As a student contemplating graduate school in German literature, I was put off by what felt like an endless set of dry articles about literature, articles written, it felt, by unfeeling and unimaginative pseudo-scholars. Then I happen to read Oskar Seidlin's magical take on a single sentence in Thomas Mann's "Death in Venice." It was thoughtful, a little sly, and brilliant in a way I hadn't seen before.
I went to graduate school.
Last night, I was tempted to write a whole article on the first paragraph of this book. To do that, however, I'll need to finish the rest of the book. It's the hermeneutic circle: I'll need the whole to understand the parts and the parts to understand the whole.
In the last post, I wrote about the loss of images, the absence of revelation that has made the actor quit acting and the writer quit writing. That makes this novel, like earlier ones, a novel about images and revelations, not a novel of such images.
Does that mean that Handke's work is bereft of exactly what has drawn readers to fiction for hundreds of years? Has he written himself into a dead end?
I read on.
The actor has come to this city to make a film. He hopes, "with his acting, with his being, standing, looking around himself, to assist in making the story open eyes."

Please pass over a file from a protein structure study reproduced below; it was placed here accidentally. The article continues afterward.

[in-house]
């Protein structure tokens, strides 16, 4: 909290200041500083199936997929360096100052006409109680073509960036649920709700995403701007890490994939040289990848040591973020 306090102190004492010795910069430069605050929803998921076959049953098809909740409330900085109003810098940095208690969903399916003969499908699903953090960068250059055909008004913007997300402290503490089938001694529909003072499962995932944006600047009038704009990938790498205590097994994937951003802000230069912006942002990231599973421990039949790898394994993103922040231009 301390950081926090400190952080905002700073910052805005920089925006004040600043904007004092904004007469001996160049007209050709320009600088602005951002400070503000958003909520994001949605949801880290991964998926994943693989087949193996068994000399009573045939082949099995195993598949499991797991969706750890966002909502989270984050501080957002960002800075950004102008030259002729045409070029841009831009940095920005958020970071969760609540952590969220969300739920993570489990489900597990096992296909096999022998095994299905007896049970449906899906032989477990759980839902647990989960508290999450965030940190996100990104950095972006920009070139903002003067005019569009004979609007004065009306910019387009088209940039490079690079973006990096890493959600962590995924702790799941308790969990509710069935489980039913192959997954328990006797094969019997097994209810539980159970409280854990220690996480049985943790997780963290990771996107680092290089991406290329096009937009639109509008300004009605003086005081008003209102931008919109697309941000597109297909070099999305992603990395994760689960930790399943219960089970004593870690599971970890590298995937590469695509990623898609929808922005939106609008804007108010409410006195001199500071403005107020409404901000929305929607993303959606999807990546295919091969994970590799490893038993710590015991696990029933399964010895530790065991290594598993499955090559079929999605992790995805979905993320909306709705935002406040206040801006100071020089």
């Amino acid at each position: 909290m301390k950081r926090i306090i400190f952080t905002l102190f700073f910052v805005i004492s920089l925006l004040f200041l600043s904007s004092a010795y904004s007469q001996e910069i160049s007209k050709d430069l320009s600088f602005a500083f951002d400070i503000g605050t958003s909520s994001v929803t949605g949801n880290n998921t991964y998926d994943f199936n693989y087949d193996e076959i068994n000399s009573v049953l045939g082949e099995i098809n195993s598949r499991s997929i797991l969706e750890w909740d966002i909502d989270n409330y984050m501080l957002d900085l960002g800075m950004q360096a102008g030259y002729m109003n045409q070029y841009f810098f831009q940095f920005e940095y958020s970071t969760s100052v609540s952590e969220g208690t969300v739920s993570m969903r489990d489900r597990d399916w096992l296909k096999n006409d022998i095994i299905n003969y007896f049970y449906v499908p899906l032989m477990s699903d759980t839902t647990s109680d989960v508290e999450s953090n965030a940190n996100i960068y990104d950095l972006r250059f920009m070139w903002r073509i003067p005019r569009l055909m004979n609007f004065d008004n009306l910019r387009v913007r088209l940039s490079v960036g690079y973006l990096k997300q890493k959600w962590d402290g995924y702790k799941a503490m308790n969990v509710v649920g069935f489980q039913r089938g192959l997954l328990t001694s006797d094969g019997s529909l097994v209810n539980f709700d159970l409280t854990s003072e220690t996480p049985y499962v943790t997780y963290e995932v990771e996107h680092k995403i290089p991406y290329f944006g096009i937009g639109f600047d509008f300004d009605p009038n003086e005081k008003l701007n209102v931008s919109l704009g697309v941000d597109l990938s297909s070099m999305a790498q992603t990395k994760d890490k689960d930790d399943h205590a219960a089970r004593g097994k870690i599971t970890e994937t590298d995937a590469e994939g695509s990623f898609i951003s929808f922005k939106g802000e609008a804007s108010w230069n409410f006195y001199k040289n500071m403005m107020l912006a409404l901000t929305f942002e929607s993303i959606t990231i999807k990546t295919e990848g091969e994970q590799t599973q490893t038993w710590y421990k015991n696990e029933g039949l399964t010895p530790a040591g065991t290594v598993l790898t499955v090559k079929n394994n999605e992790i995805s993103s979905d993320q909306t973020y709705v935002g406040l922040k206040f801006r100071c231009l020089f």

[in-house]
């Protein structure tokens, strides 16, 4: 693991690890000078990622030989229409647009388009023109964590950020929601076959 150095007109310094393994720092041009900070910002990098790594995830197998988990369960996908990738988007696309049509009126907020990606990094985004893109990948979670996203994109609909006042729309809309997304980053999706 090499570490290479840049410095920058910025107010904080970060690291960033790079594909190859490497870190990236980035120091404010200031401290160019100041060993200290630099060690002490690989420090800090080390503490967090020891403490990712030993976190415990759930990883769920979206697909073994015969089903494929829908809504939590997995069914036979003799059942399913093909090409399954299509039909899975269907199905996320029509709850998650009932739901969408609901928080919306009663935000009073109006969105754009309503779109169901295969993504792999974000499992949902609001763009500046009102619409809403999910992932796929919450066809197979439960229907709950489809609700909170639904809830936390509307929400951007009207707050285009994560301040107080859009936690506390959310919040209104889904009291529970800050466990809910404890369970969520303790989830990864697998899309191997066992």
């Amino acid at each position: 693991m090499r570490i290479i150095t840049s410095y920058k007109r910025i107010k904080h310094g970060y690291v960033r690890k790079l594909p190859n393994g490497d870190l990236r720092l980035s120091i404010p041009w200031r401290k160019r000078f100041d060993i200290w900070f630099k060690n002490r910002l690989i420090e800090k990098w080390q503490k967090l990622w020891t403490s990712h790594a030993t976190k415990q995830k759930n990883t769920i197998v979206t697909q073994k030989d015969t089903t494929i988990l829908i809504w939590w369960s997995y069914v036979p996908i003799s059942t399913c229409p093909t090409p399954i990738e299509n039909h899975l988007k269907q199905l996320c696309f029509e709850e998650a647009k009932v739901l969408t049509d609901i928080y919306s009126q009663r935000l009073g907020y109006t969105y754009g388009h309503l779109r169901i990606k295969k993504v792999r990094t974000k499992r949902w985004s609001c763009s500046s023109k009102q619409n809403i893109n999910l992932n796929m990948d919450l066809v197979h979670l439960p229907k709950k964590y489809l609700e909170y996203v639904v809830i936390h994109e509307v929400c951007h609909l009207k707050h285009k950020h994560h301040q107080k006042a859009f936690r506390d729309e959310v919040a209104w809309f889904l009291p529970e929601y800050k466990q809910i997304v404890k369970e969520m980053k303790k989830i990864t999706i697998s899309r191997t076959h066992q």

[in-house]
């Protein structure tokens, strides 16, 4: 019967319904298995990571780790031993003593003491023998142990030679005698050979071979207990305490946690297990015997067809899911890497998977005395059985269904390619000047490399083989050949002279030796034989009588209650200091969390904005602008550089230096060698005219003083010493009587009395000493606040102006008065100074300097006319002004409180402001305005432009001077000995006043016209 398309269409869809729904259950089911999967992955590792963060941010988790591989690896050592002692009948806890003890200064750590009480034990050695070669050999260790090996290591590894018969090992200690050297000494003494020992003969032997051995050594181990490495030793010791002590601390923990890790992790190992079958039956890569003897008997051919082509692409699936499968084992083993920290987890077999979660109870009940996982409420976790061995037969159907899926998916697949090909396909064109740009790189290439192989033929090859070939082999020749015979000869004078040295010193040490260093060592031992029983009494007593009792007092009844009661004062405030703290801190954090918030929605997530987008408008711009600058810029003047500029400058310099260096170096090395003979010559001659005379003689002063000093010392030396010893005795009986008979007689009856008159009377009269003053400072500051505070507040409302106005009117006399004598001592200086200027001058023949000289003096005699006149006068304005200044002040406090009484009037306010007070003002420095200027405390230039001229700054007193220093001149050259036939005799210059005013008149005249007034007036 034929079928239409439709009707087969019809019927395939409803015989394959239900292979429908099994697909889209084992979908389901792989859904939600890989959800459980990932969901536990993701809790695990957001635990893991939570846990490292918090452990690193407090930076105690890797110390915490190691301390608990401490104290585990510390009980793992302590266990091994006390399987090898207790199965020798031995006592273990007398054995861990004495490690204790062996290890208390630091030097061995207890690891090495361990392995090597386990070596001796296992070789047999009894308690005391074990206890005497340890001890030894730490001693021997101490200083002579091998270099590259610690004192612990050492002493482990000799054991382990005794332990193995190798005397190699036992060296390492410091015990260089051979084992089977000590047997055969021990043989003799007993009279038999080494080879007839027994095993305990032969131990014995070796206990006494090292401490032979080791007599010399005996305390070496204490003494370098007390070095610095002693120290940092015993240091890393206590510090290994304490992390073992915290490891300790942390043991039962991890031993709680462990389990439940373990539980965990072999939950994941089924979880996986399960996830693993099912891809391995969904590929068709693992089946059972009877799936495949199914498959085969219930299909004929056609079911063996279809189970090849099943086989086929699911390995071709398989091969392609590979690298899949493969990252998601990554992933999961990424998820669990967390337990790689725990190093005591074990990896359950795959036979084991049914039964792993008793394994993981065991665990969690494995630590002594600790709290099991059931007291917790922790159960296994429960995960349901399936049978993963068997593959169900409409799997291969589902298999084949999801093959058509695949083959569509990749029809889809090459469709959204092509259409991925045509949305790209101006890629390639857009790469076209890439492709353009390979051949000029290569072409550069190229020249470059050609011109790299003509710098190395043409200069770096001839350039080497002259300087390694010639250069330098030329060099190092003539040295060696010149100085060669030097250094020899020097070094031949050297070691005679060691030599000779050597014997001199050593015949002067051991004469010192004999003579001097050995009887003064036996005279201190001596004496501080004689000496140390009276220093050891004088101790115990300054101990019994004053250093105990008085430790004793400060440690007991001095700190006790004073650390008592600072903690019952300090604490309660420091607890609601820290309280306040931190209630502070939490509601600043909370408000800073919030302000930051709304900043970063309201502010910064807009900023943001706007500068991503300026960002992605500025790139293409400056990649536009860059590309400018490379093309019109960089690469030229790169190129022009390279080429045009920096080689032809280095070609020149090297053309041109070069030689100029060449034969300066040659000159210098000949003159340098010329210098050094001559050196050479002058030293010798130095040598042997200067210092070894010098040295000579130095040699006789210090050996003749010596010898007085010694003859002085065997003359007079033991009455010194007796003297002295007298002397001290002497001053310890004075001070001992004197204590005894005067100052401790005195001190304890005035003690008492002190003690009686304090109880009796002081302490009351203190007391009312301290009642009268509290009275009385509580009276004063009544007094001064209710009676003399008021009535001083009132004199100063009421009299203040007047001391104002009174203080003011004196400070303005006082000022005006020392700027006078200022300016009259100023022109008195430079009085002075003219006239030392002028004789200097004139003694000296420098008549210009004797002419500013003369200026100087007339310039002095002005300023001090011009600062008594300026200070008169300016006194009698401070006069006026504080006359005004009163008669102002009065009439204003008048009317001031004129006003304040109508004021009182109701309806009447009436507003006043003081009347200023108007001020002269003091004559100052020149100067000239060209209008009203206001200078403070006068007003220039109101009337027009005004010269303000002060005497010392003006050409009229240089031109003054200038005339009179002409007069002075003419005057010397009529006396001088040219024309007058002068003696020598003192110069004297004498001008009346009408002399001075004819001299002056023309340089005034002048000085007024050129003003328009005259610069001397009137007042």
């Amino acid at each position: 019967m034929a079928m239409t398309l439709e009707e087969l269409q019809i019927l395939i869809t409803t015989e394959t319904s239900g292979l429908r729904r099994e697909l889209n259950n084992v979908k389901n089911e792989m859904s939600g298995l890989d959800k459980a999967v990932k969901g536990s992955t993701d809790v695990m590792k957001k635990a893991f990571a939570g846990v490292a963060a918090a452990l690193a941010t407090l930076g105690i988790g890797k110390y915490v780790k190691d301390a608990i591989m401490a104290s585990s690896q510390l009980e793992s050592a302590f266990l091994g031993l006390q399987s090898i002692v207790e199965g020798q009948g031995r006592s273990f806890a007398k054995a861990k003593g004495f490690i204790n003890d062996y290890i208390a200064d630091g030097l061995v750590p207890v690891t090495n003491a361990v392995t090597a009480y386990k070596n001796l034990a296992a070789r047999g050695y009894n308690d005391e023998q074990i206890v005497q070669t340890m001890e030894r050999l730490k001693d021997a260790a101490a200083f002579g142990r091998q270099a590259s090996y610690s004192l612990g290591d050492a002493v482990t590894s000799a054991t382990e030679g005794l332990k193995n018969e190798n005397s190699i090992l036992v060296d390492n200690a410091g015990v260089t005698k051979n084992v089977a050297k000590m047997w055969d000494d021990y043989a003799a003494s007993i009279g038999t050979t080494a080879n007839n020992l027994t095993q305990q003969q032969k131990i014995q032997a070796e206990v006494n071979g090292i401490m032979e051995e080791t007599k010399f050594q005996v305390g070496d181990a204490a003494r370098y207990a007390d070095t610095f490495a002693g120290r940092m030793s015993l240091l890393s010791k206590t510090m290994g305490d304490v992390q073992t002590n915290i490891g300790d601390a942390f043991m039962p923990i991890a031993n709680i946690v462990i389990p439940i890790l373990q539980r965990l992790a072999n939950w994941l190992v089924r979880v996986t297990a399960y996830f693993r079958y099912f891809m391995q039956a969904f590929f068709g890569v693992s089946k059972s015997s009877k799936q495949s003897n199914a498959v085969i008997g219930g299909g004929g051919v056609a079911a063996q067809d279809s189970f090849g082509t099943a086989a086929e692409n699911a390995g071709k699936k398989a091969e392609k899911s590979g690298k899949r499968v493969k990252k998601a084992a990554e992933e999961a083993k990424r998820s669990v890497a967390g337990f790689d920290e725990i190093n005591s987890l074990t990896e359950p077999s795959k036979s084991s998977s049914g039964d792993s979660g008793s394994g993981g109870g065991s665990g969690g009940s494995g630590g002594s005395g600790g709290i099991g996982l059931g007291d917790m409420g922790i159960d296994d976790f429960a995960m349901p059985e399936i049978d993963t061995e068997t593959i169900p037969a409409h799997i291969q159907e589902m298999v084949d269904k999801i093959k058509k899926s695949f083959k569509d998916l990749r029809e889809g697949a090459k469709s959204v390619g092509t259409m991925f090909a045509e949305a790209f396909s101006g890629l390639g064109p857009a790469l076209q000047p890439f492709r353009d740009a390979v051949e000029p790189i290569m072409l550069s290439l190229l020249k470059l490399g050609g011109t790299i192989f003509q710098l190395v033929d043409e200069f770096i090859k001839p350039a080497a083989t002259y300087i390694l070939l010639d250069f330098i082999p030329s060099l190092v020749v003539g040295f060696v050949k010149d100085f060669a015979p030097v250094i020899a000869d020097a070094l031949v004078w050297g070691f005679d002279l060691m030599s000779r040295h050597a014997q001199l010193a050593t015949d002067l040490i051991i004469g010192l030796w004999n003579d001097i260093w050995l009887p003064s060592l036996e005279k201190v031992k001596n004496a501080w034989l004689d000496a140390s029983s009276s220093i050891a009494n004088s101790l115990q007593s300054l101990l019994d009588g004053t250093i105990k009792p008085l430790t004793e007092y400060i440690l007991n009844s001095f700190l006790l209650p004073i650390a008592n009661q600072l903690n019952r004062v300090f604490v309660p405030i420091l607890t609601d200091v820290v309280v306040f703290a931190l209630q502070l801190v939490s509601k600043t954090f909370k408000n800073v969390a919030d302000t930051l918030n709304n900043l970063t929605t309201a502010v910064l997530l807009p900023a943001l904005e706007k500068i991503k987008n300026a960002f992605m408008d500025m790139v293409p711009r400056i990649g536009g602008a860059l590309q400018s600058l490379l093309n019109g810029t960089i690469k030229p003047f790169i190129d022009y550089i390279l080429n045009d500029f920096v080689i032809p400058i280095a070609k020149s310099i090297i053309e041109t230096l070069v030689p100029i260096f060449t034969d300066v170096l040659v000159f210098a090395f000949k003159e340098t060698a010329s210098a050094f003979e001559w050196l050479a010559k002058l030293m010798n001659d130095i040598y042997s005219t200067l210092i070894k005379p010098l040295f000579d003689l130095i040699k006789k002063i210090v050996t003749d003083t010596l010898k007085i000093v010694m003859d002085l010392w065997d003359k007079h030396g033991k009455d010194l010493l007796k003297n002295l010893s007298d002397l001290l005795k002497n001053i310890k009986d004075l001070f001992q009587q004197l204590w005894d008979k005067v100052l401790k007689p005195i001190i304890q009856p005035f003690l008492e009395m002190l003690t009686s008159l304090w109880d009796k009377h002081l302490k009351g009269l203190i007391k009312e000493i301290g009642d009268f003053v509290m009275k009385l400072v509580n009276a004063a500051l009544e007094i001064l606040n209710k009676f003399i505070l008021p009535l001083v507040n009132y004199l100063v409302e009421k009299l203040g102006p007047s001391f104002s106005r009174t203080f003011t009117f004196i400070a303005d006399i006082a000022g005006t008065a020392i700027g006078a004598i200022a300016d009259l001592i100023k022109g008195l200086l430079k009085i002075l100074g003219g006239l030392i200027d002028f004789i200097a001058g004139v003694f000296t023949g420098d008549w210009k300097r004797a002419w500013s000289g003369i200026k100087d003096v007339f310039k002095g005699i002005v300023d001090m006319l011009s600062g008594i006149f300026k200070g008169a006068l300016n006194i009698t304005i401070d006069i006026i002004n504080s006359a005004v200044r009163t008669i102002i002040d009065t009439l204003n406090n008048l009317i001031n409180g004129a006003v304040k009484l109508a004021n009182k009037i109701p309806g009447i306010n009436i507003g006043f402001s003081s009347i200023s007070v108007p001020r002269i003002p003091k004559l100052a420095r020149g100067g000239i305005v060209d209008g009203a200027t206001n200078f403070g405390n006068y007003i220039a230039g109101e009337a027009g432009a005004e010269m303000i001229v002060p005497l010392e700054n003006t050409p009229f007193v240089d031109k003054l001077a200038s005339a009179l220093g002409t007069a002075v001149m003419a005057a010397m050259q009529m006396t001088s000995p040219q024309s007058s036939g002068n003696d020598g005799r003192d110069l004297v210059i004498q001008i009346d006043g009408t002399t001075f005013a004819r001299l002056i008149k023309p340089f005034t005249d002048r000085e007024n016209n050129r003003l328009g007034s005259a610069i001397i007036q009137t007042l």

With his standing?
This could get interesting for someone who has written about "standing" in Handke's work before.
A quick look at the end of the novels reveals that this may indeed be an ongoing motif: "Er stood, and stood, and stood. Third hunger, the great one. Time for the second gentle course. Instead of that the Great Fall."
What is he up to? Where will this go?
The actor walks out of the house, naked, into the rain. He washes himself in the rain. He returns to the house and finds that he has lost his ability, his vaunted ability to relate physically with the world around him. He can't even pick up the loaf/body (Laib) of bread. The coffee cup falls from his hand and shatters.
Isn't this the fallen teaspoon that means a fall of another kind?